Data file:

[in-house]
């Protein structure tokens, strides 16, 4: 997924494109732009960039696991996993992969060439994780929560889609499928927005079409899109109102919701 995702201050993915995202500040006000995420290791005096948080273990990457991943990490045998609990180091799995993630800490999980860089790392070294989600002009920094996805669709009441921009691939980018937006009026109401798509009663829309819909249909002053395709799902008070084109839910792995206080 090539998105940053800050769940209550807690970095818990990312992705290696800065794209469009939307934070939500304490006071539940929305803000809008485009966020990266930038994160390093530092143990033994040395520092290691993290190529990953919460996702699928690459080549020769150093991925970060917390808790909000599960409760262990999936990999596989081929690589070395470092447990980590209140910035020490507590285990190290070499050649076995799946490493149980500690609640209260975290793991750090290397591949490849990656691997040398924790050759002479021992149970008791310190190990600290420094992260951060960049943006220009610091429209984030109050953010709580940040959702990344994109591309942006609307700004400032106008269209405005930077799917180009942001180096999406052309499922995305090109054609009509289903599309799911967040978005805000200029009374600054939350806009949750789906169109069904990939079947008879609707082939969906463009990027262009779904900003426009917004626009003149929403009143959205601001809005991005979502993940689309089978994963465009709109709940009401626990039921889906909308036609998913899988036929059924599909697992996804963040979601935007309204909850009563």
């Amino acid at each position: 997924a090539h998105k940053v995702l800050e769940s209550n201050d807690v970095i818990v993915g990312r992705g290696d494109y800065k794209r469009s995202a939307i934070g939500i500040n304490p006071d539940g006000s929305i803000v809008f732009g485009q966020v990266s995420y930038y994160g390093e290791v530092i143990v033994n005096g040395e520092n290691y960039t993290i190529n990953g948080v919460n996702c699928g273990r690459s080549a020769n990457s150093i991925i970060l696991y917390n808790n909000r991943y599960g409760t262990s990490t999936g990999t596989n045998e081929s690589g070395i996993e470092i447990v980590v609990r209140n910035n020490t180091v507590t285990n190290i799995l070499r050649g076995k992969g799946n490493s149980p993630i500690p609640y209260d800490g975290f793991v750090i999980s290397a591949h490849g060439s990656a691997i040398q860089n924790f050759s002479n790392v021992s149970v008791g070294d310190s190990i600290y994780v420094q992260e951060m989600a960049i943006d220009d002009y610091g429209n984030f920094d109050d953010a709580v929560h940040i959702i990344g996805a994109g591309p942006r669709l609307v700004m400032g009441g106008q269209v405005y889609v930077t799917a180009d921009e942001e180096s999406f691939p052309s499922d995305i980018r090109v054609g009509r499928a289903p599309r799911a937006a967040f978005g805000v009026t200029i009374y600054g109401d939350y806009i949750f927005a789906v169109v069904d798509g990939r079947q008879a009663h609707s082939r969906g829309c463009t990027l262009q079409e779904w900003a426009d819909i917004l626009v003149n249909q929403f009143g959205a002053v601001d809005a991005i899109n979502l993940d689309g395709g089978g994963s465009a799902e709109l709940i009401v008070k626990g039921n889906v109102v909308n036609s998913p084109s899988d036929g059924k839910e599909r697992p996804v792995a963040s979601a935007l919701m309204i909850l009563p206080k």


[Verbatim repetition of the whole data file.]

[in-house]
């Protein structure tokens, strides 16, 4: 997924494109732009960039696991996993992969060439994780929560889609499928927005079409899109109102919701 995702201050993915995202500040006000995420290791005096948080273990990457991943990490045998609990180091799995993630800490999980860089790392070294989600002009920094996805669709009441921009691939980018937006009026109401798509009663829309819909249909002053395709799902008070084109839910792995206080 090539998105940053800050769940209550807690970095818990990312992705290696800065794209469009939307934070939500304490006071539940929305803000809008485009966020990266930038994160390093530092143990033994040395520092290691993290190529990953919460996702699928690459080549020769150093991925970060917390808790909000599960409760262990999936990999596989081929690589070395470092447990980590209140910035020490507590285990190290070499050649076995799946490493149980500690609640209260975290793991750090290397591949490849990656691997040398924790050759002479021992149970008791310190190990600290420094992260951060960049943006220009610091429209984030109050953010709580940040959702990344994109591309942006609307700004400032106008269209405005930077799917180009942001180096999406052309499922995305090109054609009509289903599309799911967040978005805000200029009374600054939350806009949750789906169109069904990939079947008879609707082939969906463009990027262009779904900003426009917004626009003149929403009143959205601001809005991005979502993940689309089978994963465009709109709940009401626990039921889906909308036609998913899988036929059924599909697992996804963040979601935007309204909850009563």
């Amino acid at each position: 997924a090539h998105k940053v995702l800050e769940s209550n201050d807690v970095i818990v993915g990312r992705g290696d494109y800065k794209r469009s995202a939307i934070g939500i500040n304490p006071d539940g006000s929305i803000v809008f732009g485009q966020v990266s995420y930038y994160g390093e290791v530092i143990v033994n005096g040395e520092n290691y960039t993290i190529n990953g948080v919460n996702c699928g273990r690459s080549a020769n990457s150093i991925i970060l696991y917390n808790n909000r991943y599960g409760t262990s990490t999936g990999t596989n045998e081929s690589g070395i996993e470092i447990v980590v609990r209140n910035n020490t180091v507590t285990n190290i799995l070499r050649g076995k992969g799946n490493s149980p993630i500690p609640y209260d800490g975290f793991v750090i999980s290397a591949h490849g060439s990656a691997i040398q860089n924790f050759s002479n790392v021992s149970v008791g070294d310190s190990i600290y994780v420094q992260e951060m989600a960049i943006d220009d002009y610091g429209n984030f920094d109050d953010a709580v929560h940040i959702i990344g996805a994109g591309p942006r669709l609307v700004m400032g009441g106008q269209v405005y889609v930077t799917a180009d921009e942001e180096s999406f691939p052309s499922d995305i980018r090109v054609g009509r499928a289903p599309r799911a937006a967040f978005g805000v009026t200029i009374y600054g109401d939350y806009i949750f927005a789906v169109v069904d798509g990939r079947q008879a009663h609707s082939r969906g829309c463009t990027l262009q079409e779904w900003a426009d819909i917004l626009v003149n249909q929403f009143g959205a002053v601001d809005a991005i899109n979502l993940d689309g395709g089978g994963s465009a799902e709109l709940i009401v008070k626990g039921n889906v109102v909308n036609s998913p084109s899988d036929g059924k839910e599909r697992p996804v792995a963040s979601a935007l919701m309204i909850l009563p206080k």